Patrick Fugit must not listen to Eminem, because when his girlfriend breaks up with him, he doesn't shove her in the trunk of his car; he commits suicide, like an amateur. Little did he know, that when one commits suicide they go to a world even more obnoxious than the one we already live in; a world inhabited entirely by suicide cases. What results is a long distance road trip with an awesome Russian dude and Shannyn Sossamon, which pretty much means suicide totally worked out for Patrick Fugit. It's funny, creative, and Tom Waits shows up; which is always strangely wonderful.
I was going to put The Fall here, in hopes to establish my indie cred, but then I remembered that Big Fish is almost as strange and also a lot better. It's about a son and a father, the latter of which is on his deathbed, and it recounts the tall tale of his life, an elaborate exaggeration filled with supernatural people and occurrences. It's an interesting and exceptional look at a man's life, complete with a giant, a werewolf, and all sorts of the other strange things Tim Burton loves. I do enjoy it when Mr. Burton makes a movie for people other than that girl you knew in high school, who never talked to anyone and wrote short stories about dragons.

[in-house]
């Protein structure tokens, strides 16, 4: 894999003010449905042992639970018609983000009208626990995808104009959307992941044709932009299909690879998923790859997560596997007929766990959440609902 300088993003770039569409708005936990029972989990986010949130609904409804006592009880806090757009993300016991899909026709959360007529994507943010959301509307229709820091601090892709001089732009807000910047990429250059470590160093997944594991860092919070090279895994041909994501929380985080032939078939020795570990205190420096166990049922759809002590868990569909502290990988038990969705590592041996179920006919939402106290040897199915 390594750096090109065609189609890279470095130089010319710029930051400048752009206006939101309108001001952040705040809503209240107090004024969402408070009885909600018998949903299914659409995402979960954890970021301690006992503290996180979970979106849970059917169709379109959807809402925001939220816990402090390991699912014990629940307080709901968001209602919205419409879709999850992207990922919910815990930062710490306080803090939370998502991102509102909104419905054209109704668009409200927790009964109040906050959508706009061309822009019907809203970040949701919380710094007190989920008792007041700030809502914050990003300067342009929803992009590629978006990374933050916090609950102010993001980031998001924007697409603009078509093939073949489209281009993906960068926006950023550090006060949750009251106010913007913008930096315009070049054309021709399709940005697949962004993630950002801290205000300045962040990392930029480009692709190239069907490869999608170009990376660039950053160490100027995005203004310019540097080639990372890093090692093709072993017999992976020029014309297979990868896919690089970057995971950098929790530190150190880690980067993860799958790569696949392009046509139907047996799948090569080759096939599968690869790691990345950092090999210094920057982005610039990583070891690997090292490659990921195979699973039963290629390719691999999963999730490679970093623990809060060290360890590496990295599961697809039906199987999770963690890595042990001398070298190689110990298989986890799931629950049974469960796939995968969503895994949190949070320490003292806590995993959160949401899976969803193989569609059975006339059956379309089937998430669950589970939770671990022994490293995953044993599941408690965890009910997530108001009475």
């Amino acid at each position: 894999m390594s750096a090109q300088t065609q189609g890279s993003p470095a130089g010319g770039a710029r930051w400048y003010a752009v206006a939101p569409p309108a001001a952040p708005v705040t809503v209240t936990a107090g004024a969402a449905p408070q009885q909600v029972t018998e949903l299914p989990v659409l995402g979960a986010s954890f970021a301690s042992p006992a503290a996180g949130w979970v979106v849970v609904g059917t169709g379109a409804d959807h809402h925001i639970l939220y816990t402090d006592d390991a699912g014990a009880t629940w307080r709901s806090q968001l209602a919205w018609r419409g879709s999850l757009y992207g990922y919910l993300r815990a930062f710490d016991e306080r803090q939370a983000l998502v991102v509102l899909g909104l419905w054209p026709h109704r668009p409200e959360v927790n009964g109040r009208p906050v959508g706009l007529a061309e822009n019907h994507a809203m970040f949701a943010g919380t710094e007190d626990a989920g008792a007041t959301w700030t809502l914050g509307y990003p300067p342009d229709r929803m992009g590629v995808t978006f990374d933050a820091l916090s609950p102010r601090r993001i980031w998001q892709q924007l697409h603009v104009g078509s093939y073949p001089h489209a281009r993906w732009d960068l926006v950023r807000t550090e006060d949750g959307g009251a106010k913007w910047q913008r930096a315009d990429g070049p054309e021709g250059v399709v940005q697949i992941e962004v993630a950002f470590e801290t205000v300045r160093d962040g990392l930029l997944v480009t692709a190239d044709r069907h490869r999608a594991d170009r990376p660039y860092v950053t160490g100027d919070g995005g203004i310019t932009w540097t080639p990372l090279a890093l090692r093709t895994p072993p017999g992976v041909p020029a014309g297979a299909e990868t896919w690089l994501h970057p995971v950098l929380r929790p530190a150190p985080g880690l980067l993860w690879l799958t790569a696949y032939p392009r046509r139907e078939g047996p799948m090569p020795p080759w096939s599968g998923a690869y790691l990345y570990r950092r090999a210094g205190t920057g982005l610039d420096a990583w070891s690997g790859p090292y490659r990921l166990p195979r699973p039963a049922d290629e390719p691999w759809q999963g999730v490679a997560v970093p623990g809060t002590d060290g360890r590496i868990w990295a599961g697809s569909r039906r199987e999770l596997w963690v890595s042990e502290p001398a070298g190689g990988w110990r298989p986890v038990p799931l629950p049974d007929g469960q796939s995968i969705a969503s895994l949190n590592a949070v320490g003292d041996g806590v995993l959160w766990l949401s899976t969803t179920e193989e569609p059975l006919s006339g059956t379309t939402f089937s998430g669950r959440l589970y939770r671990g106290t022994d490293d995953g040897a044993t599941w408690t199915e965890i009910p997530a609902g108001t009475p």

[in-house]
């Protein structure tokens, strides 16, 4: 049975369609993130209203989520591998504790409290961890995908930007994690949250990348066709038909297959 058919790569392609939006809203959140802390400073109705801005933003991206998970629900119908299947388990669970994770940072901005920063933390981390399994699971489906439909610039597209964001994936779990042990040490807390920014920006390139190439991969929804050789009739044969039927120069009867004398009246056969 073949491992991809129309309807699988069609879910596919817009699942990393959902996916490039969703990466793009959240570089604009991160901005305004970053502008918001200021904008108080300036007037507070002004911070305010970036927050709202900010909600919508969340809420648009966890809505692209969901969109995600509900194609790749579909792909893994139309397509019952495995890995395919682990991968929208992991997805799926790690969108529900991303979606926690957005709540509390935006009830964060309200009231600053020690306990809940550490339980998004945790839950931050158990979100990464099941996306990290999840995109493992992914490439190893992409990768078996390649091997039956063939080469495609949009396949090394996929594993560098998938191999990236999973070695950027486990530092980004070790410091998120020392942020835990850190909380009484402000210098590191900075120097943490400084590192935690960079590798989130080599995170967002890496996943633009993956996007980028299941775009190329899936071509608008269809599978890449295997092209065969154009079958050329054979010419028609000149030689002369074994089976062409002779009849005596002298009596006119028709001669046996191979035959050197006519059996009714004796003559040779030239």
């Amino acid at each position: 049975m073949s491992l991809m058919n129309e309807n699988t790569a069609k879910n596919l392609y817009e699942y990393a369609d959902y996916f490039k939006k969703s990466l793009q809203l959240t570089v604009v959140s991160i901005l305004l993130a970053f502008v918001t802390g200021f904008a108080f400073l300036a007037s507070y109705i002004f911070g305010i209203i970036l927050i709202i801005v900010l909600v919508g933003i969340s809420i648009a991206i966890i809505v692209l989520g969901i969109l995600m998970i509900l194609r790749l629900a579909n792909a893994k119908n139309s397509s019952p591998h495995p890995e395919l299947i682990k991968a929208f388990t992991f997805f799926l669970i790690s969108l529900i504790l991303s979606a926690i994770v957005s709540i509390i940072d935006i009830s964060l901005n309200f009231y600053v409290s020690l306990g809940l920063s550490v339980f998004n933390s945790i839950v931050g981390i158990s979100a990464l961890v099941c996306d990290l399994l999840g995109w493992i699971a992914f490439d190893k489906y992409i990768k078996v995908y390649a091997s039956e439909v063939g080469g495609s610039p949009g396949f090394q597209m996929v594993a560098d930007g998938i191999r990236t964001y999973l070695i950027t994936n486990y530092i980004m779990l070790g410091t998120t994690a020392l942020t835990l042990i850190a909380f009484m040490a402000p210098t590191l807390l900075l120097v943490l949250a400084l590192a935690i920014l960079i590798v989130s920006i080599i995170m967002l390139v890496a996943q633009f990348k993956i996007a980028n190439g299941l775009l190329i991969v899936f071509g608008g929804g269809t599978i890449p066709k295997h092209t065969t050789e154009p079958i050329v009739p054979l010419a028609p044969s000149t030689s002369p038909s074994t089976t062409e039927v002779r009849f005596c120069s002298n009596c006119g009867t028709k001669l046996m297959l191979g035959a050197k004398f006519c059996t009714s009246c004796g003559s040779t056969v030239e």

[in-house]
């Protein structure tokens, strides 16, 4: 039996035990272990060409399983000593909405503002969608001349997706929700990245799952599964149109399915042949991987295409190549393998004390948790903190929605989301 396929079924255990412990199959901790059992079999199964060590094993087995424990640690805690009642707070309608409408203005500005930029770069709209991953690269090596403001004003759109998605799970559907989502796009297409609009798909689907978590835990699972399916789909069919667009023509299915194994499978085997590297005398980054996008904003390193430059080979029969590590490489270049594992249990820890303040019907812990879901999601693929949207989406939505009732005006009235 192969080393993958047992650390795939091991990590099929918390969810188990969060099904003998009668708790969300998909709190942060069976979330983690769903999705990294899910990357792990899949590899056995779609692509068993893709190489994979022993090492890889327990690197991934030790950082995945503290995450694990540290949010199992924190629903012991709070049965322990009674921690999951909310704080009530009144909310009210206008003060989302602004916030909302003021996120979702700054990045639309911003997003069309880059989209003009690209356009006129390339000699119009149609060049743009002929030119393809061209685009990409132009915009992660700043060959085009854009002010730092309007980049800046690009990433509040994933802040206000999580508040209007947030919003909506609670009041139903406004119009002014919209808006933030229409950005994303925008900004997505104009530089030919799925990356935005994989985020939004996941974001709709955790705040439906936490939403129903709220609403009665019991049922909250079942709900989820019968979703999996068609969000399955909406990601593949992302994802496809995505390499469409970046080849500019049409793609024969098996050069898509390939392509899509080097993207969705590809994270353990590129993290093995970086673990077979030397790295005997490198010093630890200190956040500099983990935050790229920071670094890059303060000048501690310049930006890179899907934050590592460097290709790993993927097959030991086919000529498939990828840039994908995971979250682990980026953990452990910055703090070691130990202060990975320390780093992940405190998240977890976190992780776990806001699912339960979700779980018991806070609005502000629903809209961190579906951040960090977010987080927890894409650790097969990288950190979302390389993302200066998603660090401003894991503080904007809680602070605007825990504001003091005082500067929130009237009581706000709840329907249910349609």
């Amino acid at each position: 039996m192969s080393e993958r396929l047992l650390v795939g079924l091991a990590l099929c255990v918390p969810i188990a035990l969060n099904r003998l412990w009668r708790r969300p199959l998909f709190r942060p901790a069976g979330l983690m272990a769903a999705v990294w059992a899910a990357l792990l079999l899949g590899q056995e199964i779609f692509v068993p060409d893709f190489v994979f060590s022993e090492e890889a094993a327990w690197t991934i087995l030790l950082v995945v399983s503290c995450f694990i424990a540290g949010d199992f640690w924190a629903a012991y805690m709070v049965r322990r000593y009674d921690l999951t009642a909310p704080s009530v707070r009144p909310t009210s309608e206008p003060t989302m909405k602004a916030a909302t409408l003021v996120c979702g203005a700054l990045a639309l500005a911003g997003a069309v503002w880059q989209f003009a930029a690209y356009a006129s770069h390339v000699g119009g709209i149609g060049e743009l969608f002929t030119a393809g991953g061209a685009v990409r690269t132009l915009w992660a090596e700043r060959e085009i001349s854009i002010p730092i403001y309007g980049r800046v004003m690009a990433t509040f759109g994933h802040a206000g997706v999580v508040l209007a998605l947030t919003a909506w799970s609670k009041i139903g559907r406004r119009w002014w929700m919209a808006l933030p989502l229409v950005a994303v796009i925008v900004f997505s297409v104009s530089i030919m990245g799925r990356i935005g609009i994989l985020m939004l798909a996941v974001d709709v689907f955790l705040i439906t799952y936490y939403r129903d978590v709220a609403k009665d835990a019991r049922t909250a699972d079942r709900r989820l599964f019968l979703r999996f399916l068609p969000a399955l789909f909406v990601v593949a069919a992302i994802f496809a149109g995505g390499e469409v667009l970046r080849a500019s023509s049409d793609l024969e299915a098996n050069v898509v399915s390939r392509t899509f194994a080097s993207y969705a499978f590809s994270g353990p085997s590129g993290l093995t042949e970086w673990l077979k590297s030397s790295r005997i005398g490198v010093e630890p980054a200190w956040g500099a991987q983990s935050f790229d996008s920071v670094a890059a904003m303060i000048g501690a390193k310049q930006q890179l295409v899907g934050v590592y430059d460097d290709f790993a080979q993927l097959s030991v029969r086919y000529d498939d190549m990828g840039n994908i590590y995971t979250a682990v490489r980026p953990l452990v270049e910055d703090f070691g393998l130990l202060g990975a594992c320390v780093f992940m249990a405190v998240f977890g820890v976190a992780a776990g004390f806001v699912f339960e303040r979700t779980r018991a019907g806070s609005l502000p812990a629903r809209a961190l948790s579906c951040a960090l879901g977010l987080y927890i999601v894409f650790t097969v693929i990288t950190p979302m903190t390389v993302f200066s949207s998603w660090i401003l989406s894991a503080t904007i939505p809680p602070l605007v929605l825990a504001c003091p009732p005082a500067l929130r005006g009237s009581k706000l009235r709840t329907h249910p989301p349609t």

Werner Herzog, armed with a camera, follows a weirdo around while he prances about with grizzly bears and foxes steal his hat. The film is both funny and touching, and filled with wonderful speeches by the strange little man who loves bears. Treadwell (the weirdo) was eventually killed by one of the bears he loved so much, which proves that everything you love will eventually destroy you, which is something you should think about before talking to girls.